U.S. Adds 175,000 Jobs in Still Chilly February

The U.S. economy warmed up a bit in February adding 175,000 net new jobs (nonfarm payroll). In the past 12-months, the country has added an average 180,000 net new jobs each month. After reporting a revised 84,000 job gain in December (up from an original estimate of 73,000), and 129,000 in January (up from the original estimate of 113,000), the U.S. economy appears to be gaining more momentum than originally thought.

The following graph shows the rise, decline and ongoing recovery in U.S. jobs since January 2007. The U.S. still has 651,000 fewer jobs than as of January 1, 2008.

3-7-14b graph

Not all sectors of the economy posted increases. Performance was as follows:

  • Professional and Business Services – +79,000 job gain in February (almost one-half of all new jobs). Within the sector, temporary help services added 24,000 while accounting and bookkeeping gained 16,000. In the past 12-months, this sector has gained an average 56,000 jobs per month.
  • Wholesale Trade – +15,000 job gain, mostly all in durable goods (+12,000). Past 12-month average increase was 9,000 per month.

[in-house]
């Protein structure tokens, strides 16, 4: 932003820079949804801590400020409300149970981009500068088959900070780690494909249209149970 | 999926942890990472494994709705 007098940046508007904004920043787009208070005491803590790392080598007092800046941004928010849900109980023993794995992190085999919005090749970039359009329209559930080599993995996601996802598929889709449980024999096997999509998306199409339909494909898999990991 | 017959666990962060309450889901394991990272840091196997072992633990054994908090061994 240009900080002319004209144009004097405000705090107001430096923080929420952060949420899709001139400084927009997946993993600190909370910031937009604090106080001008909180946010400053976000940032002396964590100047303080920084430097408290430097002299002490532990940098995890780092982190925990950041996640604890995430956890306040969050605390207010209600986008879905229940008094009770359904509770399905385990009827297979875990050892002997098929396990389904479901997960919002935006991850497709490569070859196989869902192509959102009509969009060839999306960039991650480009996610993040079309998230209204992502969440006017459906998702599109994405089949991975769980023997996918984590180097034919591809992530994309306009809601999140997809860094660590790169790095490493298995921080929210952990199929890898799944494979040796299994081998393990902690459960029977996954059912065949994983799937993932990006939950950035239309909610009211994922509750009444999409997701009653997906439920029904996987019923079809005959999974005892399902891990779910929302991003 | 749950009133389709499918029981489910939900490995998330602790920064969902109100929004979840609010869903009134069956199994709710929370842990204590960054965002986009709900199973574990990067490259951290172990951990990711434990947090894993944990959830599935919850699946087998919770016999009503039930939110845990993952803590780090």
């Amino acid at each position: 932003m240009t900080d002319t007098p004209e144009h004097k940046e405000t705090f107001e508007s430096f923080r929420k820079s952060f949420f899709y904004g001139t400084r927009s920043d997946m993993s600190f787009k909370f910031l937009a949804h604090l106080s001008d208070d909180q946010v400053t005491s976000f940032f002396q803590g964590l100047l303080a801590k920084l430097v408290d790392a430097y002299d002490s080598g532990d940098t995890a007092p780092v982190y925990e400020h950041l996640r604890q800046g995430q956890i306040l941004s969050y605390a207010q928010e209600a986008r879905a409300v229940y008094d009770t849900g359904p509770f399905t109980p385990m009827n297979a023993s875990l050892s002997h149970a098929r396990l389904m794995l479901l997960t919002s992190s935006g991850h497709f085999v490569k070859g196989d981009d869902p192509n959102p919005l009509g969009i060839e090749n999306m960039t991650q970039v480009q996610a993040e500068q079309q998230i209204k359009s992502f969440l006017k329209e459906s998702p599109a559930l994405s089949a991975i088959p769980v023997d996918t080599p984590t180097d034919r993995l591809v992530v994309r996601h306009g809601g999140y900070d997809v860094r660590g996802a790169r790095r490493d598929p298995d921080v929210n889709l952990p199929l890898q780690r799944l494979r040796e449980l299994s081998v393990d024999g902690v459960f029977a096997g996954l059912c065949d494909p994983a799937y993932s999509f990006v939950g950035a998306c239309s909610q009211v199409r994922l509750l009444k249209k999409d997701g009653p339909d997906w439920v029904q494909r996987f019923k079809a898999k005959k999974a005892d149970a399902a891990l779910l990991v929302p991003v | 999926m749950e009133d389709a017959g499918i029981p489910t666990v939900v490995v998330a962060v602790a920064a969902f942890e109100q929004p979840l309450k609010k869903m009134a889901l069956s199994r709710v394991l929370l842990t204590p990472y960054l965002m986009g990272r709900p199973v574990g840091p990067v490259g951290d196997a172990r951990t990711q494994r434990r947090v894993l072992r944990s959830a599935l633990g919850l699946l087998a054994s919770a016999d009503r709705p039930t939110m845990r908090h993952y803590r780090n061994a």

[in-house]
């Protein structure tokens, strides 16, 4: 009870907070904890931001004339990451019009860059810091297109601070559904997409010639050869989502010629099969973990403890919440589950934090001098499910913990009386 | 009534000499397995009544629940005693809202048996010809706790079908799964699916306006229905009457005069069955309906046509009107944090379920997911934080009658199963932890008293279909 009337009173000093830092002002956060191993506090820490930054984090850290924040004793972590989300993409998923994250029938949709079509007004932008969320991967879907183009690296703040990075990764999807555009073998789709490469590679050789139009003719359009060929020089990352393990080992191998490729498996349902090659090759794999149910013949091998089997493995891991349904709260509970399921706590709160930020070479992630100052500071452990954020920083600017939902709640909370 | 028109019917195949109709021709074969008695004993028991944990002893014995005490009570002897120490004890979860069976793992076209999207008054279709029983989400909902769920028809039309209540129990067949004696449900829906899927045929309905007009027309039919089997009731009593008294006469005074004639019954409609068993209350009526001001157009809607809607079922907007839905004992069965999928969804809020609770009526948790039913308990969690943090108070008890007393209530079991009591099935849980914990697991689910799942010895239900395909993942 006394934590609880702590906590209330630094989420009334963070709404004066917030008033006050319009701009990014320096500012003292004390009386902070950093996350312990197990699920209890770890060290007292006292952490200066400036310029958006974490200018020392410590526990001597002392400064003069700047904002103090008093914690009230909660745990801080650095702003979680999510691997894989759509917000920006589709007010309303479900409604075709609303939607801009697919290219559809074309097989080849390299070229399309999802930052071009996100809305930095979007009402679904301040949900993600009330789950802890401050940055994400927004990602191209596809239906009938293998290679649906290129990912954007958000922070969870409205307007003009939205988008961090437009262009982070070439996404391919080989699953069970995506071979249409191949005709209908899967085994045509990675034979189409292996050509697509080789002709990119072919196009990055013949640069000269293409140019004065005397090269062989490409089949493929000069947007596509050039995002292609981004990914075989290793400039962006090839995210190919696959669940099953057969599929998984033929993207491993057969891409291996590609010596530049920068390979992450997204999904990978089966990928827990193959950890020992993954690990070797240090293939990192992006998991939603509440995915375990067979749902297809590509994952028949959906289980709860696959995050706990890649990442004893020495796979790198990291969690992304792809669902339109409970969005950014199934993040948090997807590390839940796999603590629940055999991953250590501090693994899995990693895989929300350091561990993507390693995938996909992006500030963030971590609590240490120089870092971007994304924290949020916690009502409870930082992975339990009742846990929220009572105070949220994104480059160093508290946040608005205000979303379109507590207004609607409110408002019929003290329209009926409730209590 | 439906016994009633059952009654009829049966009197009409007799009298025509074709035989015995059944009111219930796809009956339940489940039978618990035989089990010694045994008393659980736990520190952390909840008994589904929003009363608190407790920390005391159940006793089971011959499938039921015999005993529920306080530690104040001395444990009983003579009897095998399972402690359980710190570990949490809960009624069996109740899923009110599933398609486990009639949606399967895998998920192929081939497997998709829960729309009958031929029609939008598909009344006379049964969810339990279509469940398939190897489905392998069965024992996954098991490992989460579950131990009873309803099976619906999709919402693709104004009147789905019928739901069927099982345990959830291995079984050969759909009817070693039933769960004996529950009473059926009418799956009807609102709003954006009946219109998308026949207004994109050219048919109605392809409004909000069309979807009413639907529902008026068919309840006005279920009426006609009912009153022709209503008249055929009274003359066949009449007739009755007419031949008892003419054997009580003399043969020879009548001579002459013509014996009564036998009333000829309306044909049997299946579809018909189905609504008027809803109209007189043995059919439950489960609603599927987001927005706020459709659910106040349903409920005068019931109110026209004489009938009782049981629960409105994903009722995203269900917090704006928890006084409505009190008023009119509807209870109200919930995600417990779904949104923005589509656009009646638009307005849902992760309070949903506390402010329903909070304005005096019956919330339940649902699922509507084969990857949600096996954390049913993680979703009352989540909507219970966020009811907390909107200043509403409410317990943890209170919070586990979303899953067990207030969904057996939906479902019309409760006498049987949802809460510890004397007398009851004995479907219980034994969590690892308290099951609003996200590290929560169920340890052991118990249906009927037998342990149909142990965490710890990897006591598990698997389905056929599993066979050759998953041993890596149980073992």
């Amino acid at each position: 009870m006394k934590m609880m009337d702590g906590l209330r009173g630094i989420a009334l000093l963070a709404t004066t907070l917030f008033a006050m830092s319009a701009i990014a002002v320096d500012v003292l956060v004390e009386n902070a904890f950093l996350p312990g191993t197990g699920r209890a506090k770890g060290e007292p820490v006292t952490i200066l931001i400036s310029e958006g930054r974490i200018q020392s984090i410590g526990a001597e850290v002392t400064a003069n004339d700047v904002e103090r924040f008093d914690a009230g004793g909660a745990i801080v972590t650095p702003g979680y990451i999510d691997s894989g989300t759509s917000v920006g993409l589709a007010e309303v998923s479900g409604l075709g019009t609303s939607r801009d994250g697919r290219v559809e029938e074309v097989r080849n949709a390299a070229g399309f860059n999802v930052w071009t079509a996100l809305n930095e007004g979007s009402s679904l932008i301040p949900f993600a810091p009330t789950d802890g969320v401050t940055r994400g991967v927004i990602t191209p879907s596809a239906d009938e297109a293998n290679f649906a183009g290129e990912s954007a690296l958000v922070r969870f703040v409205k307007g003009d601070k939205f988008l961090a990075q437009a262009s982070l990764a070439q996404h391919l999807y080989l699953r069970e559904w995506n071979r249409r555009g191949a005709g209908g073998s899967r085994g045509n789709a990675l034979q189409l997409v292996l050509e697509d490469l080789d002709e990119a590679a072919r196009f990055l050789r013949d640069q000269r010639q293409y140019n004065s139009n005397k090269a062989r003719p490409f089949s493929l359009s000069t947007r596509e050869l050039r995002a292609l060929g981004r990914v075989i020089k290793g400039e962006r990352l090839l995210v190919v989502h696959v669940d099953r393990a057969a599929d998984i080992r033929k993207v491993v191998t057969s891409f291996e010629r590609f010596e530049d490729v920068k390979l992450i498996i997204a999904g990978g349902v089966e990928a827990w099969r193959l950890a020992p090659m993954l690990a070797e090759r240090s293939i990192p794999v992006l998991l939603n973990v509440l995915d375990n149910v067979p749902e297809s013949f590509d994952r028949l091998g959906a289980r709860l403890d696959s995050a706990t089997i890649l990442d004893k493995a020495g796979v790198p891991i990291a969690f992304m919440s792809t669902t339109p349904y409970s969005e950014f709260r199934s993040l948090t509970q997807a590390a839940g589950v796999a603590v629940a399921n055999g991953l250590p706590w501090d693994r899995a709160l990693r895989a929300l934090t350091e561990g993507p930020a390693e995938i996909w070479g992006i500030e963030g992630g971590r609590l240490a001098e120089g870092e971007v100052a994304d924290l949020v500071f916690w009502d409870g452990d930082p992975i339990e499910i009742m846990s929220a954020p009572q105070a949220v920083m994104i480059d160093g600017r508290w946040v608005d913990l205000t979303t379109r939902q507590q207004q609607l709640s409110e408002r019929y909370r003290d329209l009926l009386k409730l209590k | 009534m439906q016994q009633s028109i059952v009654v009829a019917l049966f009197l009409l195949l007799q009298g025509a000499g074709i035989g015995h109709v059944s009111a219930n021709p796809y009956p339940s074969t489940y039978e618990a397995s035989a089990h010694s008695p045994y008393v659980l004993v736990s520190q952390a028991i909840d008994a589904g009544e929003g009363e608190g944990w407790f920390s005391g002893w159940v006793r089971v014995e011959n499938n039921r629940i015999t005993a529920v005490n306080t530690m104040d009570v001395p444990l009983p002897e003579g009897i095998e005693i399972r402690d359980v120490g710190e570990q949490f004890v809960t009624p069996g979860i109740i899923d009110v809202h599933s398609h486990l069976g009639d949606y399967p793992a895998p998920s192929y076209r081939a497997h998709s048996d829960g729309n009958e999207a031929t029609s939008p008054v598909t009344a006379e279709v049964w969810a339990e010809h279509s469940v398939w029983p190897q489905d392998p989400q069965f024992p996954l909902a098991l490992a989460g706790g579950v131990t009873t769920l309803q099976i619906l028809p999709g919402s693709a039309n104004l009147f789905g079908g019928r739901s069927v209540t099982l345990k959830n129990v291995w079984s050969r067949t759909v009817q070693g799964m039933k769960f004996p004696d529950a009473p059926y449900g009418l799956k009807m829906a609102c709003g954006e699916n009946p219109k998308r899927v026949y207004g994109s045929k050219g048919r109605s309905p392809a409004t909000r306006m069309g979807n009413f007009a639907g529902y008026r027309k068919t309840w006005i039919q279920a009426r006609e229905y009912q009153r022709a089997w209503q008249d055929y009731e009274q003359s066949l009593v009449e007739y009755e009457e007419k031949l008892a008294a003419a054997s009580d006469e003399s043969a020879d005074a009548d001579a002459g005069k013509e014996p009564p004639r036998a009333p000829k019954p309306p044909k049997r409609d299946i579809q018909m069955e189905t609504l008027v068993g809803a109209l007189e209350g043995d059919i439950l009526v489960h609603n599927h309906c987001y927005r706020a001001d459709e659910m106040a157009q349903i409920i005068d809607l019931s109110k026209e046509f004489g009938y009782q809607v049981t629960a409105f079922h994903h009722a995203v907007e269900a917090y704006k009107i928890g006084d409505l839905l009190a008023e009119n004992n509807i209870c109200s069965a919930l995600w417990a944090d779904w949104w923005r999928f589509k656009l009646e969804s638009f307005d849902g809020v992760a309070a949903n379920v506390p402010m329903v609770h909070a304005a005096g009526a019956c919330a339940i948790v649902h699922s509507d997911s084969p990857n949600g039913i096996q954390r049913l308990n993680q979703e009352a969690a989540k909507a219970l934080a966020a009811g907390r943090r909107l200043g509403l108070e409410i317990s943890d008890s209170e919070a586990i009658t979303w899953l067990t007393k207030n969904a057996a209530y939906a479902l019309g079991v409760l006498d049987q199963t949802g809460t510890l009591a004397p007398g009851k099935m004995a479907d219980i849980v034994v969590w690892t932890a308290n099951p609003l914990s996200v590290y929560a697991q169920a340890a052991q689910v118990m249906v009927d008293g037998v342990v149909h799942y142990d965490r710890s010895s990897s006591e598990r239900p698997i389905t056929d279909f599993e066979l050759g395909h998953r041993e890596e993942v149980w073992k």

• Food Services and Drinking Places – +21,000 new jobs in February. In the past year, this sector averaged 27,000 new jobs per month.
  • Construction – +15,000 new jobs in February. 12,000 of those jobs in February were in heavy and civil engineering. 12-month average gain was 12,700 monthly.
  • Health Care — +10,000 jobs for the month, almost all in Office of Physicians +8,000
  • Retail Trade – down 4,000 in February (on a seasonally-adjusted basis), with an average 23,500 new jobs added each month in the past year.
  • Information – down 16,000 jobs in February—with most of the losses in the motion picture and sound recording segments.
  • Mining and Logging, Manufacturing, Transportations and Warehousing, Financial Activities and Government employment were essentially flat in February.

Am I surprised at this better than expected report? Not at all. I have written in the past that I truly expected job growth to pick up as the weather warmed. And I expect more of the same.

As the spring warms, so will the economy. It’s shaping up to be a good year from an economical perspective.

Ted

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